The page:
I’ve just landed back at home this week from over a month of work-related travel. I love my work but I’m not gonna lie: four weeks of travel still feels like a few weeks too many.
The last week was part vacation and my daughter was able to join me at a game reserve in South Africa for 3 days. We had a great time (Lions! Giraffes! Elephants! Sunshine! Oh My!) and I’m super grateful that we were able to have the time together.
But in the end: 32 days away, and not a single typical writing day in the mix.
There’s a dangerous myth about writing that I think does real damage to our sense of ourselves as writers. It’s (repeat after me): Real Writers Write Every Day.
You and I know that’s just 100% fresh elephant dung, but the myth still persists. I think it’s connected to the myth of the Big Man, or the Great Writer. Hemingway standing over his typewriter in Key West, working away for HOURS at a time, shifting his weight from one leg to the next. Or Stephen King, writing 1,000-2,000 best-selling words, 6 pages, a day, every single day.
But there are other models.
“I’m not able to write regularly. I have never been able to do that – mostly because I have always had a nine-to-five job. I had to write, either in between those hours, hurriedly, or spend a lot of weekend of pre-dawn time.” – Toni Morrison
Toni Morrison says the sanest things about writing. In The Paris Review interview from which this quote was taken, she also confesses to channel-surfing TV in the afternoons. (And if I ever write anything as amazing as Song of Solomon or Beloved I’m just gonna give up after that and watch Ellen, okay? Pass the popcorn.)
I don’t typically write every day, even at home. Have done, at times, but it’s not an ongoing thing. I don’t shame myself for that, and I don’t let anyone else shame me for it either – implicitly or explicitly. None of this “Real Writers” business: not interested. (Yawn.)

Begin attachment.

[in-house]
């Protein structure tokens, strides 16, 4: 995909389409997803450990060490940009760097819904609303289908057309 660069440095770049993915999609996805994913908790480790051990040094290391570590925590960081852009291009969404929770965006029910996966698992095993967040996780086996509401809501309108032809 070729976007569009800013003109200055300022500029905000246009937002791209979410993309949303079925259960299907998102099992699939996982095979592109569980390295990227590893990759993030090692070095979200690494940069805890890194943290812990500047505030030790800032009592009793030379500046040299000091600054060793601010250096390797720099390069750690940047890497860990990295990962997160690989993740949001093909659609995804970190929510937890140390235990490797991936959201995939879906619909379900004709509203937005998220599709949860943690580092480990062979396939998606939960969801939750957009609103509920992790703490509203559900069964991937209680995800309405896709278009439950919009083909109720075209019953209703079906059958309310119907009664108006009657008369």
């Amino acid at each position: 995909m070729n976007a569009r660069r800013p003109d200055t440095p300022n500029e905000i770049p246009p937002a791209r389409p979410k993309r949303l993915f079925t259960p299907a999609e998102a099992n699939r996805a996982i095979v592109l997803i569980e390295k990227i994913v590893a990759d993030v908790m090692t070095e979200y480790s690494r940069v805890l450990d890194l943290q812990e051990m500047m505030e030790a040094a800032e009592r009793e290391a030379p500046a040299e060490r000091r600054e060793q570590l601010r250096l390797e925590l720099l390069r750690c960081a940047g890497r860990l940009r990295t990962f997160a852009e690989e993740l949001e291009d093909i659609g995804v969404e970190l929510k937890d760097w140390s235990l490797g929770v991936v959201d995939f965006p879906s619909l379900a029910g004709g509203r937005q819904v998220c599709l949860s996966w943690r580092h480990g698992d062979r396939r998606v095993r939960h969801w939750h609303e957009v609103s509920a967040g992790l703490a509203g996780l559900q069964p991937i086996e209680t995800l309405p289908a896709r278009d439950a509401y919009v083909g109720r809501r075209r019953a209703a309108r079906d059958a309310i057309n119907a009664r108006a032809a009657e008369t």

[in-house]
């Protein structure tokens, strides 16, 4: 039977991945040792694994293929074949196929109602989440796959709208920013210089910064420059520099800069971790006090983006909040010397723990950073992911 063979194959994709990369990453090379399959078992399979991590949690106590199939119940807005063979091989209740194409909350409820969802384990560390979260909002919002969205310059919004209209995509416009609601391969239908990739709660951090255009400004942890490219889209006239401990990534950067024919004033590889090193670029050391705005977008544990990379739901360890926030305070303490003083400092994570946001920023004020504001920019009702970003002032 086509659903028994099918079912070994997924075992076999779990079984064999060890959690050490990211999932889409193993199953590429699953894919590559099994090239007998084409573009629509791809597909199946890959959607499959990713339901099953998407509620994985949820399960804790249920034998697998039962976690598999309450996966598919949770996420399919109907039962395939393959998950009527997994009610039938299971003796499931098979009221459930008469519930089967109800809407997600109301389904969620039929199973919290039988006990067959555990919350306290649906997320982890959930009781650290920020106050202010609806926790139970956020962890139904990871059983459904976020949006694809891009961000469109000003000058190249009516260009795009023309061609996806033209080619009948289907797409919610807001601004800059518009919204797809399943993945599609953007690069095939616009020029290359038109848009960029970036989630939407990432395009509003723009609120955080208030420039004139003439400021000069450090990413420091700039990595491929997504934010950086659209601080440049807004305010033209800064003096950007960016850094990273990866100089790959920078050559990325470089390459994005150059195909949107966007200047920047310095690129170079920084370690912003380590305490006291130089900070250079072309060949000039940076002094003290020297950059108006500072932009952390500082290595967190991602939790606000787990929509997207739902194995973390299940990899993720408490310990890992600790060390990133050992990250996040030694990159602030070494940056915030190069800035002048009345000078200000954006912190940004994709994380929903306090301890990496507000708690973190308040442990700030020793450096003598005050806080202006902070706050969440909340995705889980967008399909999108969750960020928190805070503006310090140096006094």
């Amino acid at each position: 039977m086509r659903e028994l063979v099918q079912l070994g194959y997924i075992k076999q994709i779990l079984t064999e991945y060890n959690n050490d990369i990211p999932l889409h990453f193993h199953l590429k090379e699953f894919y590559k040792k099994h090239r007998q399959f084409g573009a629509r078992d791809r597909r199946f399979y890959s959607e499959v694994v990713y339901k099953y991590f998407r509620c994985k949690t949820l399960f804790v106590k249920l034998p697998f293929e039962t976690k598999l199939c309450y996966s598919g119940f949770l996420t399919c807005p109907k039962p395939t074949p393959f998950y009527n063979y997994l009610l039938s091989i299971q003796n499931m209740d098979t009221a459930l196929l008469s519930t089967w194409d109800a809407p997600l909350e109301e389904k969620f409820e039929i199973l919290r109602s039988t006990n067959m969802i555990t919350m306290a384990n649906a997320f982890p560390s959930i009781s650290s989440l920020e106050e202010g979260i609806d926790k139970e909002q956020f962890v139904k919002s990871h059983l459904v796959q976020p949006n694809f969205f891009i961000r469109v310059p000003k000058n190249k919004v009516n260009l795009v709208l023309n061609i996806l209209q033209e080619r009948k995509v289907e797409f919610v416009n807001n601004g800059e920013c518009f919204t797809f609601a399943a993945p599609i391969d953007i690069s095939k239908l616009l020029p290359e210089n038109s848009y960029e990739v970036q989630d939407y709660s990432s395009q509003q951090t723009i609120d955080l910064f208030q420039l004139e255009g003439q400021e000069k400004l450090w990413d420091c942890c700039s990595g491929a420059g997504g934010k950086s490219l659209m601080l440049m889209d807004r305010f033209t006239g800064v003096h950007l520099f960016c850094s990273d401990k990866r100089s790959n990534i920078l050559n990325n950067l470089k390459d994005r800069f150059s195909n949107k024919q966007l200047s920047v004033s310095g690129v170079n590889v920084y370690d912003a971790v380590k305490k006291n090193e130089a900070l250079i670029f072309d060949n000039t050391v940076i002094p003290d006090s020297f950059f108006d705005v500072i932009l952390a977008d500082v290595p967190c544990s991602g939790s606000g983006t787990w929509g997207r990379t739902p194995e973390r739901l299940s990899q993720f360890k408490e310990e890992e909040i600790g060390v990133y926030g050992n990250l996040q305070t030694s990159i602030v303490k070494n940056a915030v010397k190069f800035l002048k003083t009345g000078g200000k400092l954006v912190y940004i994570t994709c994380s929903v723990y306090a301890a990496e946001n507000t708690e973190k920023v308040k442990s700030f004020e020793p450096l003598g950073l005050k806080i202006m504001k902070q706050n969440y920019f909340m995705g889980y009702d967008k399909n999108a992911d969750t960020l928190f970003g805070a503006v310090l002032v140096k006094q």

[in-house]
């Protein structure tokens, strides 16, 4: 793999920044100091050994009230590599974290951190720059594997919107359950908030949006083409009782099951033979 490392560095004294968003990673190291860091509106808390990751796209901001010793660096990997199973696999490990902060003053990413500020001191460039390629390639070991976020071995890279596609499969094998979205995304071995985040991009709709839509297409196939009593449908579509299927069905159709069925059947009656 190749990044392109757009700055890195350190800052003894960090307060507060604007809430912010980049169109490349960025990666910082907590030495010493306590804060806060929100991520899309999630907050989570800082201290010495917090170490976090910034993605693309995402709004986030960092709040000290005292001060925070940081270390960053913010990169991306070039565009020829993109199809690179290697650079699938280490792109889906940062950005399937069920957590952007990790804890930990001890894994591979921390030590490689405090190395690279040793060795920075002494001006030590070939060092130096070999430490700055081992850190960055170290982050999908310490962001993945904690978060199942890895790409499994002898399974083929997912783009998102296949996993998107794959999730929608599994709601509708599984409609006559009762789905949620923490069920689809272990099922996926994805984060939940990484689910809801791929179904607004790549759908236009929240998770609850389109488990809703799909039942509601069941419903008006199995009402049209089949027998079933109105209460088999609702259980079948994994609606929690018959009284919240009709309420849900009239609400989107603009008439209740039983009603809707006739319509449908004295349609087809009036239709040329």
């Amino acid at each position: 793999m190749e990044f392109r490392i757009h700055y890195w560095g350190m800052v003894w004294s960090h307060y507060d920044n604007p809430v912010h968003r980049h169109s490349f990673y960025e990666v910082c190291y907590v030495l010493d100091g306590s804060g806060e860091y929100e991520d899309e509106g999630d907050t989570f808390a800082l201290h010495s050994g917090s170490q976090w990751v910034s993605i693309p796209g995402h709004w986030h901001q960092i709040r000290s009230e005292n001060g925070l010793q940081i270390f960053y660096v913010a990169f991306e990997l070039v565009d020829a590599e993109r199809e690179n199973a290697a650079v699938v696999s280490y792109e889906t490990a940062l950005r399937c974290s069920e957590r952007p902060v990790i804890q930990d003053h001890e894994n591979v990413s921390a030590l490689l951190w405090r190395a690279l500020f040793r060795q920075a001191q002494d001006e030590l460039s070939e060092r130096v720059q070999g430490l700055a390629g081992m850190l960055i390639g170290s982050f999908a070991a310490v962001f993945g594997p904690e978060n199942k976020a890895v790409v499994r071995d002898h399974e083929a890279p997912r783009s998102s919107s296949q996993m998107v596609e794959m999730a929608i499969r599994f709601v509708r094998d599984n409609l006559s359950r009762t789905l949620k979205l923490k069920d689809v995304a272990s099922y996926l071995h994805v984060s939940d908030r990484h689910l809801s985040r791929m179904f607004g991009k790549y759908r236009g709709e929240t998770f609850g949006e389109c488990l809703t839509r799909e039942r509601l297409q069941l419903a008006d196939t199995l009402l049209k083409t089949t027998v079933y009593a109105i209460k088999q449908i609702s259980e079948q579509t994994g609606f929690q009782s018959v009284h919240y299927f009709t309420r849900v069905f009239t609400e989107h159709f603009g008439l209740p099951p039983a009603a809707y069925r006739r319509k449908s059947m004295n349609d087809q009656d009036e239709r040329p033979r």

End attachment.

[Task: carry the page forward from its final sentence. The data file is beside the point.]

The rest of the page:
When I travel for work, across multiple time zones and with commitments on the other side, I do have a couple of ways to stay intentionally connected with my writing:
- I print out my current manuscript and carry it with me.
- Carrying a notebook and pen in the backpack, plus some sticky notes or index cards.
- A book (Or two. Okay, three…ish, not counting Kindle) in the genre of my current project.
- When I land and settle in, I put the manuscript out and set the books and sticky notes on the nightstand.
- Before turning in at night, or as jetlag wakes me, I read and then let myself take some general notes as they come. No pressure: there might be something there, or maybe not.
Word count is immaterial: It’s the connection to the writing that I know I have to protect.
Sometimes I can find a morning or even just one spare hour before leaving for the airport to sit down and write for a more extended period. I love it when that happens, but I don’t beat myself up if it doesn’t.
This trip, I had a slightly crazed moment of typing with my thumbs to capture a new short story idea in the Notes app on my phone, and then a Short Session in the early morning while my daughter was still sleeping, and one more space on my final day in Johannesburg before leaving for the airport. That was it.
And guess what? I’m still a Real Writer, this month as much as last month.
I have three writing projects underway currently and work away at them as I can, as work, family and life generally allow. Hemingway be damned.
What about you:
Are you telling yourself a story about what it takes to be a “Real Writer” that somehow makes it impossible to see yourself in that definition? Is feeling bad about not writing keeping you from getting back to your writing? Life’s too short for that, hon.
What if you just let the rhythm of your writing be what it needs to be, based on what your life looks like right now? Or just try that on for the week, and see how it feels. Would love to hear if it shifts anything for you – some find me on FaceBook or DM me on Instagram and let me know your thoughts.